Advantages of Overnight Shelters

Does overnight shelter promote or inhibit long-term homelessness?

While there is a general movement away from overnight shelters toward the “housing first” model in which homeless persons are immediately placed into permanent housing, at this time there are several advantages to maintaining our current level of overnight shelter care.

First, there are not enough “housing first” apartments in Miami-Dade County to accommodate persons who are homeless. Without overnight shelter beds, more homeless persons will be sleeping on the streets of Miami, in automobiles and abandoned automobiles with no remedy because of the provisions of the Pottinger Agreement.

Signed in 1997, the Pottinger Agreement allows homeless persons in Miami to live on the sidewalks and in parks, except when a bed is available for that person in a homeless shelter and the person refuses to accept the available bed. See Attachment A for more information on the Pottinger Agreement.


Second, many persons who meet the criteria of chronic homelessness, especially those historically served by Camillus House, are not ready to benefit from immediate placement in a temporary or permanent housing assignment. Many of these persons are socially isolated, suspicious of others and cognitively disoriented.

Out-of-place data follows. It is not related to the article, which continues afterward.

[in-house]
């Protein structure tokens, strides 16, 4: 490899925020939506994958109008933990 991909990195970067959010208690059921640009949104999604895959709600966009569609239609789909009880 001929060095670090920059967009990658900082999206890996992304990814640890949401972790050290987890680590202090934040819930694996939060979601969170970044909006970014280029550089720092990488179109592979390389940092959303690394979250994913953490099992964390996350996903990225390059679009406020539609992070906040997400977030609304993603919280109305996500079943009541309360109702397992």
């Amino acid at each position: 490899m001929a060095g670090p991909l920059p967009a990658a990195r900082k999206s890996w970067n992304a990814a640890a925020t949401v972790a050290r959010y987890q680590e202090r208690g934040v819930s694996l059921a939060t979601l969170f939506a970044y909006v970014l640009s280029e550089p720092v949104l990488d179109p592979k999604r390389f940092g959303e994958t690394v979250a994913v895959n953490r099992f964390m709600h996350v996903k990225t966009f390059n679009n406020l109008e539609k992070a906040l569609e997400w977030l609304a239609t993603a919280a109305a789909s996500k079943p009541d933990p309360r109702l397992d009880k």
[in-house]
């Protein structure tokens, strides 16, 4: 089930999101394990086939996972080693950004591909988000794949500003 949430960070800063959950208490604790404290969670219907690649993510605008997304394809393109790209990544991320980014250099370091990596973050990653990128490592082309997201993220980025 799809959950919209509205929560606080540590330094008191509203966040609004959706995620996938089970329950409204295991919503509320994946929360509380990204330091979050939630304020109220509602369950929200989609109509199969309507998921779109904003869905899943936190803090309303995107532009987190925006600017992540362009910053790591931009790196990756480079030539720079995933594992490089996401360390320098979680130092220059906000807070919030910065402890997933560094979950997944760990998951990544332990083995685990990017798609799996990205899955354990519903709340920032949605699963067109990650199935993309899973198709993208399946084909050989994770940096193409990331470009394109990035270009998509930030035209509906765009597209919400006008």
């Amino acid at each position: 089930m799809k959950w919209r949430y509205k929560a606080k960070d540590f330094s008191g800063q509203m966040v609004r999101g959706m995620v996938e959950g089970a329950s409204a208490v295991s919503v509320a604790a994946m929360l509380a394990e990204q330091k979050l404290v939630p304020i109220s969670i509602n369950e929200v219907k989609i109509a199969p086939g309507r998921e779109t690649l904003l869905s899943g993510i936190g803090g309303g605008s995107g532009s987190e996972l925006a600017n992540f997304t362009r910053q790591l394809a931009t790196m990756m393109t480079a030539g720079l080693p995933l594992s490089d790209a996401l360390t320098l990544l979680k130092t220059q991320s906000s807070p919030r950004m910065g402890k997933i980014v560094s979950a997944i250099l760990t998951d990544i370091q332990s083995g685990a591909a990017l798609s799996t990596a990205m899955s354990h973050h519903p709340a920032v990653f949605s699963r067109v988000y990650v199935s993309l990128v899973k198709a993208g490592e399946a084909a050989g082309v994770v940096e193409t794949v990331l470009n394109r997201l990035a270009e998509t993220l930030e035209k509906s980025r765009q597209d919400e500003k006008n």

Experience in our newly established “Pavilion Program,” that permits persons to spend the night and day in our covered Atrium and Pavilion demonstrates that short stays in the Camillus House overnight shelter or courtyard allow our “guests” to become familiar and comfortable enough with our staff to become open to accepting participation in the many additional programs in our comprehensive program to break the cycle of homelessness. These services include housing, medical, mental illness and substance abuse treatment, GED classes, job training, and job and housing placement.


 

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